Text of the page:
‘Several Western and Asian states have sent funding offers to Egypt’s Nuclear Power Plants Authority (NPPA) in hopes of financing the country’s nascent nuclear program–which is designed for electricity generation–in advance of an international bid. Egypt is expected to begin accepting bids for the project by the end of this year. According to NPPA sources, Western companies are competing with Asian counterparts for the project. The sources pointed out that the bids reflected international confidence in the Egyptian project, adding that meetings had already been held with representatives of Germany’s Siemens and prominent US firms such as Westinghouse. The same sources explained that the NPPA’s executive manager had met with officials from France’s Areva on Tuesday as part of a cooperation agreement with the company in the fields of personnel training and technical assistance. Asian companies competing for the bid, meanwhile, include Mitsubishi and Hitachi, along with firms from Russia, China and South Korea.’

Singapore still considers nuclear energy
‘MOVES for greater global efforts to tighten nuclear security would not affect Singapore’s plans to consider the possible use of nuclear energy, Prime Minister Lee Hsien Loong has said in Washington. A two-day summit on nuclear security there ended on Tuesday with 47 world leaders adopting a communique and work plan that would boost efforts to lock down or destroy vulnerable atomic materials. The summit is part of United States President Barack Obama’s broader plans to toughen the international regime against nuclear proliferation, and to eventually rid the world of atomic weapons. Asked if these developments would in any way affect Singapore’s plans to consider nuclear power as a source of energy supply, Mr Lee said: ‘No, it doesn’t. Many countries use nuclear power, and more wish to study the possibility. But there must be proper safeguards as to how the reactors work, how the materials are secured, and in fact what sort of materials to use because there are reactors which use highly enriched uranium which can be used to make bombs.’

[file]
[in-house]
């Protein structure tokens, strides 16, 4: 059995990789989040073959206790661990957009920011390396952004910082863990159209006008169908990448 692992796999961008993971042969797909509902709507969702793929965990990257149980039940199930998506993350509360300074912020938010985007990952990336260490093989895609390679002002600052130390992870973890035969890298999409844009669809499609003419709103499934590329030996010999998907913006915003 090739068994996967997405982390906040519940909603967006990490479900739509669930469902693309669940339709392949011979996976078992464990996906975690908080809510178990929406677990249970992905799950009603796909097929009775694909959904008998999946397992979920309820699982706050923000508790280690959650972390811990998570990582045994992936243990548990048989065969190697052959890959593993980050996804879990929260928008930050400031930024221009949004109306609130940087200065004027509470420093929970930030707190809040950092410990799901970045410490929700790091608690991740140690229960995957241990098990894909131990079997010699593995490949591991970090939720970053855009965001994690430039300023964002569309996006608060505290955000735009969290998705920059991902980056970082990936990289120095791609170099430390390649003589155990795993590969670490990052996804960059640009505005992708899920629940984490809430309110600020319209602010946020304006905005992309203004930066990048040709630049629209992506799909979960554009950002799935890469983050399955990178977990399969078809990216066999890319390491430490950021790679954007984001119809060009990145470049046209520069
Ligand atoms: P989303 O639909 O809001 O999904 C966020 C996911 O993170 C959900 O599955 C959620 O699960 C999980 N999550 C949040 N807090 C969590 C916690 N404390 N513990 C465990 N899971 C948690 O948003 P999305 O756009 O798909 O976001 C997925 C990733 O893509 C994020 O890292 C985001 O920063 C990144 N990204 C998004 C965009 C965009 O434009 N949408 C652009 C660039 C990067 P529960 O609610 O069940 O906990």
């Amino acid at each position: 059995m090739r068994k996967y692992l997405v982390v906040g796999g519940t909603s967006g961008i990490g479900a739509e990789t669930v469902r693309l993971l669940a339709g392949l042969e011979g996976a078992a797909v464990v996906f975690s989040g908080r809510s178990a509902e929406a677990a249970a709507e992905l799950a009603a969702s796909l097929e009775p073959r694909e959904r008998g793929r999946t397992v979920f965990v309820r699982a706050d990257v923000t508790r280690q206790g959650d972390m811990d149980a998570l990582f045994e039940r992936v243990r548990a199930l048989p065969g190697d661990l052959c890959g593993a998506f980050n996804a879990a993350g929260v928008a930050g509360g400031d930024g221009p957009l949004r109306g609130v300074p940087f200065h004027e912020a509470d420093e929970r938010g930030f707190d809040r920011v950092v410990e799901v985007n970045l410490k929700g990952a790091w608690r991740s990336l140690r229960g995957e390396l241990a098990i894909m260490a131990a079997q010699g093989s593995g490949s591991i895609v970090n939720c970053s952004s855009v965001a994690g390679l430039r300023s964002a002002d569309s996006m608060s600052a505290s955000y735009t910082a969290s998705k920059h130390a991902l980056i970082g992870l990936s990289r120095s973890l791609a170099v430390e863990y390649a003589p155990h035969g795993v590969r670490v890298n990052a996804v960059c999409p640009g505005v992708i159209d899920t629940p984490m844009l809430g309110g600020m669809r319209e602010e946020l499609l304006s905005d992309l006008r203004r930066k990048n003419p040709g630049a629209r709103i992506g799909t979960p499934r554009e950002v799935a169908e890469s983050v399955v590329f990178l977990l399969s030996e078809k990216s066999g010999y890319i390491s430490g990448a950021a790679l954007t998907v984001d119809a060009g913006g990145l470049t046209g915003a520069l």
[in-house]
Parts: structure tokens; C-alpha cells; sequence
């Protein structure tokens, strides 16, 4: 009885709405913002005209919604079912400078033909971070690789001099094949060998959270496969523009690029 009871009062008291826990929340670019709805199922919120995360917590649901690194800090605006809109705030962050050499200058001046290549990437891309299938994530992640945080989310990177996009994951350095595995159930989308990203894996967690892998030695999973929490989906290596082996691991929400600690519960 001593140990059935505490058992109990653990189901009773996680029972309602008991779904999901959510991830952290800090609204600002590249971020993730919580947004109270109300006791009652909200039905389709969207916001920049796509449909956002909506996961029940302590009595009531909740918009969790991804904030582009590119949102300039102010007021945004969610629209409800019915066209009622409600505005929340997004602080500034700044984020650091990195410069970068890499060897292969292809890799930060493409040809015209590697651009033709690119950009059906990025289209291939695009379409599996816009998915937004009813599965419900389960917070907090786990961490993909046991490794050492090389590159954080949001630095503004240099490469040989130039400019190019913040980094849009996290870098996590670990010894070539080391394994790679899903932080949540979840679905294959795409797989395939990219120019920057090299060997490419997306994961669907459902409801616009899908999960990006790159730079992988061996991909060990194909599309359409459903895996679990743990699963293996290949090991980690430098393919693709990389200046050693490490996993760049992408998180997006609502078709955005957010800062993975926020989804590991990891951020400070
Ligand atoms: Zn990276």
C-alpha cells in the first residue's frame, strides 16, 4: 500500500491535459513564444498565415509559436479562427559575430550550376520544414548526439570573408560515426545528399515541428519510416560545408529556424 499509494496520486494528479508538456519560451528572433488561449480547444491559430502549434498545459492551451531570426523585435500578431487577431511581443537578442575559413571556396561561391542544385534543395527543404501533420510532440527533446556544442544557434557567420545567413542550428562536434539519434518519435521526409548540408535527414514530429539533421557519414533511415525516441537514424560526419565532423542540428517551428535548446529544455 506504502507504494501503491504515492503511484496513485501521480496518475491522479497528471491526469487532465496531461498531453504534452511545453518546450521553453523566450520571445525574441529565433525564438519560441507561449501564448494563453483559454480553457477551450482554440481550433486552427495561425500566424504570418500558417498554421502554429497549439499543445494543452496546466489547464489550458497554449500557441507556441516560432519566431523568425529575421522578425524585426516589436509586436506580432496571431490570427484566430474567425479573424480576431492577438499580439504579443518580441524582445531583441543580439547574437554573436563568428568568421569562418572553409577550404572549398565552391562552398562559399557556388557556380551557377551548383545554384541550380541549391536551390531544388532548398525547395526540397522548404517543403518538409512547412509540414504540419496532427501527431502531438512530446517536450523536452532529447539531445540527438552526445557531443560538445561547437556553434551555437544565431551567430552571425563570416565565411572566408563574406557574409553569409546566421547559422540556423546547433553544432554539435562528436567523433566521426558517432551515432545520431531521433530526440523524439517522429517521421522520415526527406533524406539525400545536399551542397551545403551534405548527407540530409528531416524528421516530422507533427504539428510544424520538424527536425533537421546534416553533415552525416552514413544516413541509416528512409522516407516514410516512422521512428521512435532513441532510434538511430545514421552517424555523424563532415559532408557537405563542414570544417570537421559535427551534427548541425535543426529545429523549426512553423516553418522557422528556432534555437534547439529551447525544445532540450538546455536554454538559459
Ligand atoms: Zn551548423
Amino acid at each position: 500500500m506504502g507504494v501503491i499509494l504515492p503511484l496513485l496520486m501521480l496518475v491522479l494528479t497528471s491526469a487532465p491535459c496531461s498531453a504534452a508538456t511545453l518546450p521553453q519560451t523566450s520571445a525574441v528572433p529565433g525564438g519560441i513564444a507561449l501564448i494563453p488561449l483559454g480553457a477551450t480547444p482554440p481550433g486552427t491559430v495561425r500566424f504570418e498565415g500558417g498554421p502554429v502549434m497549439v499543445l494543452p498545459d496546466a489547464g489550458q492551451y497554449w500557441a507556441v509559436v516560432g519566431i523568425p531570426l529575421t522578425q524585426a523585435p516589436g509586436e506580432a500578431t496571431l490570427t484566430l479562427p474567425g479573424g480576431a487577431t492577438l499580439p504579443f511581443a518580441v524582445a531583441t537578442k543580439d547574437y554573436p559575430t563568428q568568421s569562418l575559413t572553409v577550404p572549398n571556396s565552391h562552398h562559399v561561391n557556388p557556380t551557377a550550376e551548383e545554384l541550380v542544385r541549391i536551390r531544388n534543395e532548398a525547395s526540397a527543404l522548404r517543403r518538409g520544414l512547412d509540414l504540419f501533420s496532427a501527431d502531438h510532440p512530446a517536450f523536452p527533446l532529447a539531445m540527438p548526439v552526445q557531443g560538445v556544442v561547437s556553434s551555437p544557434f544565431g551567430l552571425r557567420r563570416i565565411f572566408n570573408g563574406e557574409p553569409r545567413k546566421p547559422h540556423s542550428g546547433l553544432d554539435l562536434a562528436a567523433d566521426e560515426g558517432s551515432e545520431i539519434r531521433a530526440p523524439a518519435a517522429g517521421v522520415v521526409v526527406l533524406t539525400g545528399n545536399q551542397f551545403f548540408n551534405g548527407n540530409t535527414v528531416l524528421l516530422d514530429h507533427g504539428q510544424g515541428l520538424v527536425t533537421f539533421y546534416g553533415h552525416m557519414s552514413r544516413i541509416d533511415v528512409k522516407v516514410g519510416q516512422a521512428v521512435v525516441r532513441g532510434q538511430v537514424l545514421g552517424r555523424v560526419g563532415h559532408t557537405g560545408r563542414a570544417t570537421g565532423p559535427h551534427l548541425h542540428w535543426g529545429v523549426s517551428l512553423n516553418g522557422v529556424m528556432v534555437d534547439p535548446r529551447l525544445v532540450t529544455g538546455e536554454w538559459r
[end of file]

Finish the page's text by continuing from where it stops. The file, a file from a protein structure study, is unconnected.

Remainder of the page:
Is Reprocessing the Answer to Eliminating Fissile Materials from Bombs and Nuclear Waste?
‘President Obama promised to eliminate 34 tons of plutonium from the U.S. nuclear weapons program as part of this week’s nuclear security summit. Obama’s recently appointed Blue Ribbon Commission on America’s Nuclear Future has specifically chosen to investigate the possibility of reprocessing spent nuclear fuel rods. After all, the French, Japanese and others routinely do so-and the South Koreans and Indians would like to do so. Reprocessing displaces the need for 25 percent of the uranium, it displaces some enrichment,” says nuclear engineer Alan Hanson, executive vice president of technologies and used-fuel management at Areva, a French nuclear power company that conducts that country’s reprocessing. But even low-grade uranium is cheaper to work with than reprocessing, according to critics such as physicist Frank von Hippel of Princeton University. “Recycling and reprocessing don’t buy you much in terms of uranium resource savings unless you go to breeders, which have not succeeded commercially.”‘

Russia shuts plutonium reactor
‘Russia shut its last weapons-grade plutonium reactor on Thursday in line with a pledge President Dmitry Medvedev made at the U.S. nuclear safety summit in Washington earlier this week. The ADE-2 reactor near the Siberian town of Zheleznogorsk was started in 1964 and holds the world record as the longest operating plutonium reactor. It was also the last remaining
weapons-grade plutonium reactor in the world. Two other reactors at the Mining and Chemical Combine in Zhelezgogorsk were decommissioned in 1992, as Russia no longer needed to produce weapons-grade plutonium following the end of the Cold war.’

Posted by Justin on April 16, 2010 5:14 PM